A portion of income came from Isidro’s U.S. National Guard paycheck, an enlistment that occurred after he earned the required General Equivalency Diploma (GED). Juanita soon earned her GED as well with an eye toward the future.
“I wasn’t looking for a job at the time I got my GED,” Juanita explained. “I had all of these kids to raise, but I wanted something there.”
Sadly, although she earned her GED as a 20-year-old, she never got the chance to “walk the stage” as a high school graduate.
Through the years, Juanita eventually would land a series of part-time jobs – detailing cars or driving a school bus
– while her family of four sons grew to include three daughters. In her spare time, if there is such a thing for a mother whose youngest children now included twins, she coached.
“At that time, in our neighborhood, we were losing kids to the streets – to jail, to drugs,” Juanita explained. “Some of them were dying on us. I wanted to make sure my kids kept busy.”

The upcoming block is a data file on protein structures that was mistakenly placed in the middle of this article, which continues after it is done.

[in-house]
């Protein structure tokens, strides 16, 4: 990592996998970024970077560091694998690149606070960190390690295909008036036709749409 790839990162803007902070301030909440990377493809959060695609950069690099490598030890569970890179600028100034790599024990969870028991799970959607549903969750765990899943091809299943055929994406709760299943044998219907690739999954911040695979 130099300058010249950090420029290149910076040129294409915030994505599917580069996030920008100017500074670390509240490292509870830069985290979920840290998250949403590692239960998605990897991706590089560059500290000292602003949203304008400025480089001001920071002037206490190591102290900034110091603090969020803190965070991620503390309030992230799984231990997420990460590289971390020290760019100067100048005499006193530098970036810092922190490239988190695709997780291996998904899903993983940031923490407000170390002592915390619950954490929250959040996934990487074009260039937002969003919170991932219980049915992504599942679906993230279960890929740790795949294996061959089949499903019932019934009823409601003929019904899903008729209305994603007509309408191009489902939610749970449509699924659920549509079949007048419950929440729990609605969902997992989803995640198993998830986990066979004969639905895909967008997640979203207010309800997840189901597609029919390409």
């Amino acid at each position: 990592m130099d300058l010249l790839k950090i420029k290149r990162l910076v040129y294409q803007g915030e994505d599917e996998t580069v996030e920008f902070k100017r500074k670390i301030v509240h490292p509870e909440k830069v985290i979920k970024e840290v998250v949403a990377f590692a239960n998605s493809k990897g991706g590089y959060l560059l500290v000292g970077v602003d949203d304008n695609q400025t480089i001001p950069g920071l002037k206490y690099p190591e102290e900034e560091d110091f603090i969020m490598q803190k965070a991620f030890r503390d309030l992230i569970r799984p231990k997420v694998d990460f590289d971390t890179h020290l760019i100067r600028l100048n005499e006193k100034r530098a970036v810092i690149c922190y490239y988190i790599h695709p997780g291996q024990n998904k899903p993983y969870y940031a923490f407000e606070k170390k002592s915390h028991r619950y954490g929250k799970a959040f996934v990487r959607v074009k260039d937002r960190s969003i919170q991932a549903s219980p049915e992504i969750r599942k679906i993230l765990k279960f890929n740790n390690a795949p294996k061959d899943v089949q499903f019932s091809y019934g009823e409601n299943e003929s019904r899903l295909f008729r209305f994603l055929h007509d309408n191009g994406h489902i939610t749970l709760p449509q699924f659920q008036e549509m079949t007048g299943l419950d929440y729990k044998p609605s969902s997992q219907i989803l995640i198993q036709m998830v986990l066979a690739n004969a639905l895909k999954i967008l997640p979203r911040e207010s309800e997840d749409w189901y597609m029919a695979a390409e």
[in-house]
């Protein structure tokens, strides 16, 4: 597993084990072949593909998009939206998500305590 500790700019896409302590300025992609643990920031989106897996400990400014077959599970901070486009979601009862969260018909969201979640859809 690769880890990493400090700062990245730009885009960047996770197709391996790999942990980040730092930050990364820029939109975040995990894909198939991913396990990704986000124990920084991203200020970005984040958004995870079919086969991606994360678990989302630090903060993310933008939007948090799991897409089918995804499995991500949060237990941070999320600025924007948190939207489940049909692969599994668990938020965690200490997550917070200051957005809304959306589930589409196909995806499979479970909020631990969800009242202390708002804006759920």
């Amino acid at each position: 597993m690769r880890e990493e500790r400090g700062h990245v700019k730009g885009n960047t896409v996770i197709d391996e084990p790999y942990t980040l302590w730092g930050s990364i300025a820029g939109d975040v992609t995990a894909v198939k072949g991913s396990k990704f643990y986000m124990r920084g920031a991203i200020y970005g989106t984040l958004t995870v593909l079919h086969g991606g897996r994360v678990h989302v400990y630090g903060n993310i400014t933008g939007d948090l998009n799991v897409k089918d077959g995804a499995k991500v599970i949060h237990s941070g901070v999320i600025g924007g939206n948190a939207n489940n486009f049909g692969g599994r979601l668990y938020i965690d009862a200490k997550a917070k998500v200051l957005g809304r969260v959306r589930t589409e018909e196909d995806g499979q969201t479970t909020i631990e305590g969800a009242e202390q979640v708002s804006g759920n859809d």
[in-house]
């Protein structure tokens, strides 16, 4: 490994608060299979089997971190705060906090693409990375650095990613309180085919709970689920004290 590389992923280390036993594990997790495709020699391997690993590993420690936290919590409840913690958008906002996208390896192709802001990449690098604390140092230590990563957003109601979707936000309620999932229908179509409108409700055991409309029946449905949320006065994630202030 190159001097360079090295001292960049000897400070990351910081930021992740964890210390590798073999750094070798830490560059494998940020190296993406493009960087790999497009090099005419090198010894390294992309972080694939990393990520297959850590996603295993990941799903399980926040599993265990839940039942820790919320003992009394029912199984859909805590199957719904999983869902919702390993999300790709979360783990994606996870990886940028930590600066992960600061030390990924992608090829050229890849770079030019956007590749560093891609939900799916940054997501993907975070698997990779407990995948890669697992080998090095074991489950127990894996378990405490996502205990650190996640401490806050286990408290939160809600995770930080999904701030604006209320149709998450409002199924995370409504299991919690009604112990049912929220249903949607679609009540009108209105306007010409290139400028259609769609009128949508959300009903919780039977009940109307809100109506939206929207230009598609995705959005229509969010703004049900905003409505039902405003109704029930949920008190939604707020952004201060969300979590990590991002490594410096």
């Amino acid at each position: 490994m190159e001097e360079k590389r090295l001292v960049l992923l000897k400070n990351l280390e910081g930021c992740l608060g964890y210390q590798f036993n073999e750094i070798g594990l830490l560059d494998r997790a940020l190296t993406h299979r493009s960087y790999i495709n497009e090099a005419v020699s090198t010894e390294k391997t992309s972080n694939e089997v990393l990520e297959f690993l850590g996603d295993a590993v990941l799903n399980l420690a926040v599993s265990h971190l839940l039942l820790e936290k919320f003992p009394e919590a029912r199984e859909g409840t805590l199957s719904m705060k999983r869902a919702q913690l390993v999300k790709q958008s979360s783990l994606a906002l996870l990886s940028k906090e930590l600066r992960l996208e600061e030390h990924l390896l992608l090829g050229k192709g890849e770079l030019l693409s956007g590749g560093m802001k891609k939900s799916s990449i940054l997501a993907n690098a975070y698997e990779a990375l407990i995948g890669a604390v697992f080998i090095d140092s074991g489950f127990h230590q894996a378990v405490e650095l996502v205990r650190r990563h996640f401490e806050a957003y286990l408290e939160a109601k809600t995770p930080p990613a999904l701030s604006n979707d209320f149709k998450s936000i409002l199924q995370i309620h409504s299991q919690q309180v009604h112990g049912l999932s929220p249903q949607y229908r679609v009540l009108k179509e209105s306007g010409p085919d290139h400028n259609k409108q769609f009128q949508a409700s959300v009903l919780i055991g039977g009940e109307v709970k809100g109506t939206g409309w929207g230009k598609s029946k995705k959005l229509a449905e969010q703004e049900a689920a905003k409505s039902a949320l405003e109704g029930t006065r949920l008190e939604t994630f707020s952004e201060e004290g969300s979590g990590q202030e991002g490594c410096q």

So Juanita checked out some library soccer books, then learned how to play the game with her sons and their teammates. A jock at heart, she and Isidro would eventually coach five soccer teams simultaneously – something they did for decades.
“We didn’t have any coaches in south Hobbs at that time,” she said. “Keeping the neighborhood kids busy, keeping them off the streets was my No. 1 goal. I made sure that they were involved in some kind of sports – either with the city or school. I knew they would have to keep their grades up if they wanted to be involved in sports and I wanted them all to at least graduate from high school.”